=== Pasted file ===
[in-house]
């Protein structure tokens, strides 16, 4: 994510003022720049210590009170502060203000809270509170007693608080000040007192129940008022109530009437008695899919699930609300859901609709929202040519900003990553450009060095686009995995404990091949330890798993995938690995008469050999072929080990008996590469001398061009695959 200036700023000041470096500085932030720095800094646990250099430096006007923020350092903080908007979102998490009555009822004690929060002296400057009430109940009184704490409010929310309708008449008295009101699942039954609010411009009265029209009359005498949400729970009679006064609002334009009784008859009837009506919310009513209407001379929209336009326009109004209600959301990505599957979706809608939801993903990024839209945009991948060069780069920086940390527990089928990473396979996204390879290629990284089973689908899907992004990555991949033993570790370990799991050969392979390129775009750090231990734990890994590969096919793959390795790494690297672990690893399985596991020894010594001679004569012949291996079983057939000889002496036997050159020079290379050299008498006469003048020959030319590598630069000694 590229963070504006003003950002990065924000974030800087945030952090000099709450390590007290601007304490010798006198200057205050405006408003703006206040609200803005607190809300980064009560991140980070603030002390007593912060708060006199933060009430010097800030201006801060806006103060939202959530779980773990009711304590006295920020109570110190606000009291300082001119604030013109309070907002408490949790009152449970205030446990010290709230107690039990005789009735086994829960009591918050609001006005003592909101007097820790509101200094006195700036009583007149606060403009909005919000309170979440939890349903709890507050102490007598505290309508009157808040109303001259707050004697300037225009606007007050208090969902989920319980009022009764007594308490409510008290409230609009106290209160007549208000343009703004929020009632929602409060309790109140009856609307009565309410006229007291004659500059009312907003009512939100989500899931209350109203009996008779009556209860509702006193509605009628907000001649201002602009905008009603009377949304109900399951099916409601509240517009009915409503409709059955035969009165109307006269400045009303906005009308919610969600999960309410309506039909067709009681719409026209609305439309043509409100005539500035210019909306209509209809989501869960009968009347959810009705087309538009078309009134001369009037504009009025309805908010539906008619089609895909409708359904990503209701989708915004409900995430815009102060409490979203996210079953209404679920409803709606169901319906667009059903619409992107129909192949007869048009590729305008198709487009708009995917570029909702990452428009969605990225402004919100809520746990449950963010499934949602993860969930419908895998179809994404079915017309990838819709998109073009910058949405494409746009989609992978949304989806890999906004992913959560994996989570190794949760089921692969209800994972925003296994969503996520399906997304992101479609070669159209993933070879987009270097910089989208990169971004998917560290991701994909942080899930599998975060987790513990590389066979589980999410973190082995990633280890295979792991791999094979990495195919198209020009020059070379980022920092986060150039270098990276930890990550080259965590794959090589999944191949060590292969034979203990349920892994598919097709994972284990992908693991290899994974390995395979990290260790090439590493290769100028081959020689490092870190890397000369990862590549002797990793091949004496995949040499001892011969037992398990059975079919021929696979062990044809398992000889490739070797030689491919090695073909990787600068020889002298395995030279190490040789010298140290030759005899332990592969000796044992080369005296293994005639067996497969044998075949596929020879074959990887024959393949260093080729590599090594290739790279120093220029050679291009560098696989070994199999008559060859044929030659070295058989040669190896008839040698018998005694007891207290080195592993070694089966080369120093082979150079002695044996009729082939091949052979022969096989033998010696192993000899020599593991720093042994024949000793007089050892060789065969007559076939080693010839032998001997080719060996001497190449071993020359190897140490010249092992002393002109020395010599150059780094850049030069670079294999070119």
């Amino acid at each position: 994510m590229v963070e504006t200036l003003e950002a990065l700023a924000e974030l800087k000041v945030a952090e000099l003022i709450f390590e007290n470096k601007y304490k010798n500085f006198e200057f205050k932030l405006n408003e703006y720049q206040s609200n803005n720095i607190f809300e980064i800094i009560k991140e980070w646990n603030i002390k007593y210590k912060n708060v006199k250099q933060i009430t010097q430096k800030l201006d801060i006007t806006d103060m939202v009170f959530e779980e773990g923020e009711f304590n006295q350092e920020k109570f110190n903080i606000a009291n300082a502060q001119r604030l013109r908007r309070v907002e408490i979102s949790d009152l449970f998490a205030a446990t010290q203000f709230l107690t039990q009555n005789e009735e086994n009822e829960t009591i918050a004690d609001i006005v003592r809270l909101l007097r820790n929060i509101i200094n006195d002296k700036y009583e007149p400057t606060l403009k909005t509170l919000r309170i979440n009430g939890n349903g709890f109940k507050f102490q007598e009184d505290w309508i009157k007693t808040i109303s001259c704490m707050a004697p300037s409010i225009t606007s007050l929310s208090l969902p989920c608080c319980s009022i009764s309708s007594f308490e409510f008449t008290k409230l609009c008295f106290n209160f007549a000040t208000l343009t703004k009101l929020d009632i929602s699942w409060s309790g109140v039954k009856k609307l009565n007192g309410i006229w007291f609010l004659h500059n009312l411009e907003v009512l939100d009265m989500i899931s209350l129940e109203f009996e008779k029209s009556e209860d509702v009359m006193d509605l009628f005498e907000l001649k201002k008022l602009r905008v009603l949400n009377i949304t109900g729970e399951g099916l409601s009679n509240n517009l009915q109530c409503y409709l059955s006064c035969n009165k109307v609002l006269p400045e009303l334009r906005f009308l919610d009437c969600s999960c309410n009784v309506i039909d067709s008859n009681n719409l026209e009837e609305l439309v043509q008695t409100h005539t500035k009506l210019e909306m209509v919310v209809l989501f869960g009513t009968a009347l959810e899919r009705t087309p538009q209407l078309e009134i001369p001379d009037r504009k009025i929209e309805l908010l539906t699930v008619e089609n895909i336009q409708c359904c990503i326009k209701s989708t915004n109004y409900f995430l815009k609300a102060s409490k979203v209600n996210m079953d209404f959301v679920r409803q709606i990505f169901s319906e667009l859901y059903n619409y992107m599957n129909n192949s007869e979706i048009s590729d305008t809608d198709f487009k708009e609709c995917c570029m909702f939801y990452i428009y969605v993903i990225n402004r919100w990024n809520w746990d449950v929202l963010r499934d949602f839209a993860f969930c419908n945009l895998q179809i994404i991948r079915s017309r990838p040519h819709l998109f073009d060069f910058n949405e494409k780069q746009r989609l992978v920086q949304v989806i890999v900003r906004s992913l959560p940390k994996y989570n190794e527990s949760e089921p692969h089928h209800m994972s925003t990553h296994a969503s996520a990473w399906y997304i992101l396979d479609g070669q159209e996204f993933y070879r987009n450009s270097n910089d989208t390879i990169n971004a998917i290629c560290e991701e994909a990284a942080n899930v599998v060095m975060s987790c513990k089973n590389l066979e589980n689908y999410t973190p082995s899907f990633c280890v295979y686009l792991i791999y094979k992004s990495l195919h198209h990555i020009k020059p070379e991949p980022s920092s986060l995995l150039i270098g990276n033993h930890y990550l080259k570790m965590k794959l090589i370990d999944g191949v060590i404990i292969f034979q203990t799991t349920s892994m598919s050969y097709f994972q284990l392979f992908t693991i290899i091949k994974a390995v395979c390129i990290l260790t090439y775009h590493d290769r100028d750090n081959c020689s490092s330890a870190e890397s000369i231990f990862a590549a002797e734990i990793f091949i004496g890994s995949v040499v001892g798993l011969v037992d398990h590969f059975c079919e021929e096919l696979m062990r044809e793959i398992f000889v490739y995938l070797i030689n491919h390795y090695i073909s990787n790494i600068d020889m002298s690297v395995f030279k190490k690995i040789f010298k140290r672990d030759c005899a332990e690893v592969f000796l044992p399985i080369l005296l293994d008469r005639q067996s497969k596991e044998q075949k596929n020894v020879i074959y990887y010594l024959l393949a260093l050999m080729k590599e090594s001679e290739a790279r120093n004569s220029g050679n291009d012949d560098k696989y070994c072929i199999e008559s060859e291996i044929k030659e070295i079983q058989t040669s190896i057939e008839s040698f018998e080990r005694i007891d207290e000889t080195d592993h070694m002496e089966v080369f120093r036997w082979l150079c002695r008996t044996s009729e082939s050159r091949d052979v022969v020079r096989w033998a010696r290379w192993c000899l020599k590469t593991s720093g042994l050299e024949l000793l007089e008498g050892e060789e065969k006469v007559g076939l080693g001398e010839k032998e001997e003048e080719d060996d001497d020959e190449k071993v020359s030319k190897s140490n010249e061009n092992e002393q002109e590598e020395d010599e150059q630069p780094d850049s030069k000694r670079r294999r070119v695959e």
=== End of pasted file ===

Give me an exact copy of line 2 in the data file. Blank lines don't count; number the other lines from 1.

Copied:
């Protein structure tokens, strides 16, 4: 994510003022720049210590009170502060203000809270509170007693608080000040007192129940008022109530009437008695899919699930609300859901609709929202040519900003990553450009060095686009995995404990091949330890798993995938690995008469050999072929080990008996590469001398061009695959 200036700023000041470096500085932030720095800094646990250099430096006007923020350092903080908007979102998490009555009822004690929060002296400057009430109940009184704490409010929310309708008449008295009101699942039954609010411009009265029209009359005498949400729970009679006064609002334009009784008859009837009506919310009513209407001379929209336009326009109004209600959301990505599957979706809608939801993903990024839209945009991948060069780069920086940390527990089928990473396979996204390879290629990284089973689908899907992004990555991949033993570790370990799991050969392979390129775009750090231990734990890994590969096919793959390795790494690297672990690893399985596991020894010594001679004569012949291996079983057939000889002496036997050159020079290379050299008498006469003048020959030319590598630069000694 590229963070504006003003950002990065924000974030800087945030952090000099709450390590007290601007304490010798006198200057205050405006408003703006206040609200803005607190809300980064009560991140980070603030002390007593912060708060006199933060009430010097800030201006801060806006103060939202959530779980773990009711304590006295920020109570110190606000009291300082001119604030013109309070907002408490949790009152449970205030446990010290709230107690039990005789009735086994829960009591918050609001006005003592909101007097820790509101200094006195700036009583007149606060403009909005919000309170979440939890349903709890507050102490007598505290309508009157808040109303001259707050004697300037225009606007007050208090969902989920319980009022009764007594308490409510008290409230609009106290209160007549208000343009703004929020009632929602409060309790109140009856609307009565309410006229007291004659500059009312907003009512939100989500899931209350109203009996008779009556209860509702006193509605009628907000001649201002602009905008009603009377949304109900399951099916409601509240517009009915409503409709059955035969009165109307006269400045009303906005009308919610969600999960309410309506039909067709009681719409026209609305439309043509409100005539500035210019909306209509209809989501869960009968009347959810009705087309538009078309009134001369009037504009009025309805908010539906008619089609895909409708359904990503209701989708915004409900995430815009102060409490979203996210079953209404679920409803709606169901319906667009059903619409992107129909192949007869048009590729305008198709487009708009995917570029909702990452428009969605990225402004919100809520746990449950963010499934949602993860969930419908895998179809994404079915017309990838819709998109073009910058949405494409746009989609992978949304989806890999906004992913959560994996989570190794949760089921692969209800994972925003296994969503996520399906997304992101479609070669159209993933070879987009270097910089989208990169971004998917560290991701994909942080899930599998975060987790513990590389066979589980999410973190082995990633280890295979792991791999094979990495195919198209020009020059070379980022920092986060150039270098990276930890990550080259965590794959090589999944191949060590292969034979203990349920892994598919097709994972284990992908693991290899994974390995395979990290260790090439590493290769100028081959020689490092870190890397000369990862590549002797990793091949004496995949040499001892011969037992398990059975079919021929696979062990044809398992000889490739070797030689491919090695073909990787600068020889002298395995030279190490040789010298140290030759005899332990592969000796044992080369005296293994005639067996497969044998075949596929020879074959990887024959393949260093080729590599090594290739790279120093220029050679291009560098696989070994199999008559060859044929030659070295058989040669190896008839040698018998005694007891207290080195592993070694089966080369120093082979150079002695044996009729082939091949052979022969096989033998010696192993000899020599593991720093042994024949000793007089050892060789065969007559076939080693010839032998001997080719060996001497190449071993020359190897140490010249092992002393002109020395010599150059780094850049030069670079294999070119």